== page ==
14 thoughts on “Hey Vudu, CableCos slow, not stupid”

  1. Vudu’s advantage would be to chip away market share from cable cos and satellite networks who take their customers for granted – the traditional cable and satellite companies customer service sucks and I would be willing to bet that if Vudu can avoid the trap of multi year contracts that cable companies try to enforce, they might as well succeed.

    A nice addition to their business would be micro payment for TV shows as well – for ex: 90% of content on TV is mostly useless for many consumers, yet, they are forced to pay for it by way of monthly subscriptions. If Vudu can find a way to offer TV content on demand and charge for what you view, they might be next google.

  2. Apple has a pretty checkered record in consumer electronics space too. The iPod is a hit, but there are a long string of Apple failures in the space.

    The MSO that embraces Tivo, instead of cutting them out, will do well.

  3. I still find it amusing how up until satellite, the cable co’s were the very slowest to adopt/add absolutely anything new. Over a 15 year period I remember only two ‘innovations’ – pay per view, and HBO. Most of them wouldn’t even try broadband on their own, and relied on @Home (who they later screwed).

    Even the telco’s (2nd largest monopoly behind cable) added things like call waiting, call display, voicemail etc.

  4. The cable cos do have the technology to create a better interface having acquired Liberate and MetaTV by Comcast. Open standards are approaching for eTV applications. Comcast could launch a better movie interface within a year using a Liberate/MetaTV stack. The issue is more business related as the VOD suppliers also want to control the interface. At some point, the MSOs will have enough flexibility to change the UI for all TV applications.

    This product is doomed. Game boxes pose a bigger threat (imagine an XBOX with a TV Tuner and a package of channels targeted towards college students).

  5. Om,

    If they had an IP based solution (and I have not taken a closer look at Vudu), perhaps they have a chance. This of course assumes they have acess to the right content.

    Game boxes can do this too — and they are not offered thru the comcasts of the world.

    BTW, dont forget about slingbox and tivo…they are both media boxes connected to your tv 🙂

  6. I think all this new-box craze is going to be great for people who make furniture & accessories like TV center, entertainment consoles etc. We need to fit so many boxes, and not to mention all those cables. Monster must be happy about all this – don’t you think 😉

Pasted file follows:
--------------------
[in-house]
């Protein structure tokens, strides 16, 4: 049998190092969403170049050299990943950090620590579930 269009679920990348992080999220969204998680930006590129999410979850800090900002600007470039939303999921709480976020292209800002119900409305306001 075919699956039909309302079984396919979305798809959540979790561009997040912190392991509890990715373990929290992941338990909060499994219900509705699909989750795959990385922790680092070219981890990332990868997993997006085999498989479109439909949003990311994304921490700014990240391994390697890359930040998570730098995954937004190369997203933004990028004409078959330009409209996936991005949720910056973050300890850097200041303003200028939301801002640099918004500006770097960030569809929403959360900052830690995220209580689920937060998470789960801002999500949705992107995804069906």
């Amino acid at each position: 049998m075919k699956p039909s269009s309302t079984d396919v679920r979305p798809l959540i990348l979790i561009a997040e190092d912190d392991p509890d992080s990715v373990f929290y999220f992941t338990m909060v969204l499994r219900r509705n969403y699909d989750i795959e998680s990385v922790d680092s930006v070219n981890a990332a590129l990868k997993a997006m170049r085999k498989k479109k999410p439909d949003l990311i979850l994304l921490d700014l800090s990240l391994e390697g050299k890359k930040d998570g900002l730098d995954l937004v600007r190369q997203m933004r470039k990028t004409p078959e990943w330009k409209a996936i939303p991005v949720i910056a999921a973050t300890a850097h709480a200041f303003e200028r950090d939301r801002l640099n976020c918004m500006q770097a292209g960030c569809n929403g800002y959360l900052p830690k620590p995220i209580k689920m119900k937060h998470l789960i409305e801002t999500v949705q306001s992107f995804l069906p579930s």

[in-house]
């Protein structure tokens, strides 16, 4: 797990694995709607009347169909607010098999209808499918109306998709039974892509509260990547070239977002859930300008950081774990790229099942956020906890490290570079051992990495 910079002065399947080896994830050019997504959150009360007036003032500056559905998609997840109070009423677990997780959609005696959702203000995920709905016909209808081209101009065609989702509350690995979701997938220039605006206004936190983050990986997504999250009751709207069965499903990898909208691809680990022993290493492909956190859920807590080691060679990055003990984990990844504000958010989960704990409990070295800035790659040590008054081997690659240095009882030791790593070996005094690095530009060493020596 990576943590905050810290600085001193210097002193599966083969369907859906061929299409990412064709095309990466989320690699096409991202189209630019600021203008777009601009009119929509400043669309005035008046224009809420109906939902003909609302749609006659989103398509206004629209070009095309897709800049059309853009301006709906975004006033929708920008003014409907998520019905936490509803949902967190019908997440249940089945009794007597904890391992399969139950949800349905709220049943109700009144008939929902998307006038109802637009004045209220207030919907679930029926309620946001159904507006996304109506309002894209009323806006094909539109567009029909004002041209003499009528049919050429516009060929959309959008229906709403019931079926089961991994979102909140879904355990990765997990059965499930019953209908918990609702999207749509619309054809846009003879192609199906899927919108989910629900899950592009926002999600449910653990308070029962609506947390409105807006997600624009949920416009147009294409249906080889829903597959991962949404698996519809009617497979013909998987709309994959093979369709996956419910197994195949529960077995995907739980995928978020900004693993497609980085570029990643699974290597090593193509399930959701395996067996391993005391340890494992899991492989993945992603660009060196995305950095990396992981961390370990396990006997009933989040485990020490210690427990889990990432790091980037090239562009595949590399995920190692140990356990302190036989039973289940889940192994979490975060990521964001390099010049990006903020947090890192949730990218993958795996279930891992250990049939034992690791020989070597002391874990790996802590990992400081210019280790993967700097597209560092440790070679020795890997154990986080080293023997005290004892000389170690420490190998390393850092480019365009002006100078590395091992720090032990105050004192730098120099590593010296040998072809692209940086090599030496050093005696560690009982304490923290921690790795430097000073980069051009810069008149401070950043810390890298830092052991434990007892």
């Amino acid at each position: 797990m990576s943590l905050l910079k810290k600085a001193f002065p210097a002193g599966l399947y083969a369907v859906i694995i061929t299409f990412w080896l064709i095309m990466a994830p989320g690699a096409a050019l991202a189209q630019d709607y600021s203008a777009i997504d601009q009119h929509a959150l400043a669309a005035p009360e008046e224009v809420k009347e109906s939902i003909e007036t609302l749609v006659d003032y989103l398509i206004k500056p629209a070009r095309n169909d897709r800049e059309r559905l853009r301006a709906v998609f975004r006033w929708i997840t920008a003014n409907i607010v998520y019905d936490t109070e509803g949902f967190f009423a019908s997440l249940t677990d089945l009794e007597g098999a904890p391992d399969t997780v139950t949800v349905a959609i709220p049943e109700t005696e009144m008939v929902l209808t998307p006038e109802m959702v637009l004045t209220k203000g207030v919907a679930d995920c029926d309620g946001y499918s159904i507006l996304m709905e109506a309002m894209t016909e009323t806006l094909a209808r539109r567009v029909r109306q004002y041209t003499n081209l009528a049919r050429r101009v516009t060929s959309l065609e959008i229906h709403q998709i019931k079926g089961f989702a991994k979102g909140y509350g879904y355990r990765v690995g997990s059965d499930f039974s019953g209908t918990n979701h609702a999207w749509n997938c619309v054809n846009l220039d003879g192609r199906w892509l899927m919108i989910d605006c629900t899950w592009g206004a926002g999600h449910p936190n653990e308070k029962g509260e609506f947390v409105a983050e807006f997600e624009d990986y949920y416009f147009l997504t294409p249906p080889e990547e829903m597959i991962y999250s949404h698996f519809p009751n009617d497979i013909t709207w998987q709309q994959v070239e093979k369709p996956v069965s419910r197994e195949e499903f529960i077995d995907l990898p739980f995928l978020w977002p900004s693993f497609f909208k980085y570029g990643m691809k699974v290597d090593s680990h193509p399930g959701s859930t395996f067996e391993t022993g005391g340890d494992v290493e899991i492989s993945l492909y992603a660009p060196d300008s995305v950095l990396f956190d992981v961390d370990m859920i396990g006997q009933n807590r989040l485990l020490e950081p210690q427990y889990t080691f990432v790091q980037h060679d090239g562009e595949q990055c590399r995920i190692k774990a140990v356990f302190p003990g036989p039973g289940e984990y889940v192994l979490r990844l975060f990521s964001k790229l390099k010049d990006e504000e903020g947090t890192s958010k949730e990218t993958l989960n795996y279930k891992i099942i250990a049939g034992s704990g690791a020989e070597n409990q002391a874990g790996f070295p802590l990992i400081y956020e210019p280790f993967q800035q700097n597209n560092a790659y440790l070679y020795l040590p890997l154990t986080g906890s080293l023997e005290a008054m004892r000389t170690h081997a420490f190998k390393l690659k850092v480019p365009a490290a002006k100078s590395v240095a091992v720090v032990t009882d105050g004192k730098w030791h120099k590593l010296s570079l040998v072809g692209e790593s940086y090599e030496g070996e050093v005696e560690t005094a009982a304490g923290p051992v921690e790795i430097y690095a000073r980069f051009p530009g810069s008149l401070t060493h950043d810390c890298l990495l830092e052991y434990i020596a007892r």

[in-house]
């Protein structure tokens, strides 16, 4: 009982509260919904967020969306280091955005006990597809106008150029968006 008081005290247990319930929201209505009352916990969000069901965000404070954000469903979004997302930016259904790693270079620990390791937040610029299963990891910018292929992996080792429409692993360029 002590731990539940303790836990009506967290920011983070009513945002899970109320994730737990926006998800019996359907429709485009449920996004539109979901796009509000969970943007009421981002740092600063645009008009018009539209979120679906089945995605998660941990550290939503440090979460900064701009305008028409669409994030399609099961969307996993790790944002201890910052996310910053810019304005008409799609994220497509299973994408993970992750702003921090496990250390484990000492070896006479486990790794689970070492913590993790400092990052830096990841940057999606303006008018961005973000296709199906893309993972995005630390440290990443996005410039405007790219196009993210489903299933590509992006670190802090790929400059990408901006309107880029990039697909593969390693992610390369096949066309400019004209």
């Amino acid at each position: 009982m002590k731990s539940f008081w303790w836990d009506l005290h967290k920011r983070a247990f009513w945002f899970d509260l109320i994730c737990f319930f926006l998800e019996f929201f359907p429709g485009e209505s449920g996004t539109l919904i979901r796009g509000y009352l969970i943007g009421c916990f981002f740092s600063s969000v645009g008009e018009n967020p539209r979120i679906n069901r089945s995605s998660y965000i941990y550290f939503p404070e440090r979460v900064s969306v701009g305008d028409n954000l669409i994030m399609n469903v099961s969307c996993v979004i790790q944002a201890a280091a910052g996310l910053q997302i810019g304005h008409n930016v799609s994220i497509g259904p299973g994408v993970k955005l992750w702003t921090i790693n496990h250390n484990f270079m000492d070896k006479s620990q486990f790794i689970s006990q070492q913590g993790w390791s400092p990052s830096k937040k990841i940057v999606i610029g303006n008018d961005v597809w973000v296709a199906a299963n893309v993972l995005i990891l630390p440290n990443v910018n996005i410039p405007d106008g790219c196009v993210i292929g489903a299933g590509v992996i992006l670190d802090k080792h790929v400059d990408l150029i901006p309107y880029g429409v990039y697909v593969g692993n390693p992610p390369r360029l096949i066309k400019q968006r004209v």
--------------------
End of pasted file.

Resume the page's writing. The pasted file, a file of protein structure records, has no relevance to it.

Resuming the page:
7. It seems one of the benefits of this box/service is that as a user, you don’t need to subscribe to a traditional MSO to get video/TV as Vudu appears to be using the internet to deliver the files to your box. I would imagine many users will still have to get their internet connections from their cable company though, given my choices, I would.

    A new player in the net neutrality debate for sure.

  8. the line from the author of the nyt article that strikes me as most ignorant and naive is “it may mean goodbye to … sticky-floored movie theaters”.

    does that have anything to do with a piece VOD hardware? great VOD technology on its own is not really a reason people don’t go to the movies. it would take a sweeping change in the movie distribution model (i.e. day-and-date release of blockbusters) to make the impact that the author suggests. and we know that, at least anytime soon, vudu is not going to be the company to break that mold.

    that said, the technology sounds great. i’ll be sure to pick it up from best buy right after i set up my new akimbo, moviebeam and full service network boxes 😉

  9. I think the big picture to look at here is the fact that they have the content locked in. Add Sony and eventually they’ll have what the people at movielink, guba and cinemanow don’t which is access to the movies that you want to watch in one location and the technology to deliver it quicker than the other boxes.

    Imagine integrating this technology into Windows Media Center. If they lock up Sony and MS – who has their own service for 360 but also have deals with movielink and cinemanow. Could this be that much of a stretch…

    If I’m sitting at home on a tuesday night at 1am and I want to watch major league or orgasmo and i can pull them up and watch or buy, I’m gonna do it and keep coming back to them.

  10. What kind of picture quality will they use? 720 or 1080?

    If they do intend to use HD it will require a lot of bandwidth. How fast will your line then have to be?

  11. 3 things needed to beat cable:

    1. User Interface (who needs channel clicking when metadata is more personal? No need to change frequencies anymore).

    2. Access to top rate content (think live concerts, sports evenets, movie releases etc)

    3. Infrastructure. As long as you don’t own your own infrastructure you are screwed

  12. Oh well, let’s hope they will be smarter than Tivo and release their product in the EU as well. Heck, let’s hope they will be really smart and they license their technology to everybody who wants it, much the same as Dolby did. Why be in the business of building yet another box when Sony, Philips, Pioneer, Microsoft, Tivo etc all have a box that they want to integrate this kind of technology in to.

    One question for OM though. Cable is a shared network at what time will the network break under the load of peer to peer exchanged or cableco delivered movies? 160 mbit/s of Docsis 3.0 for 500-1000 households is probably not enough to stream 100 movies in parallel 😉 And I haven’t heard anything about switched video being able to deliver 500 parallel HDTV channels? Might DSL be the way to go? Or should we wait for FiOS?

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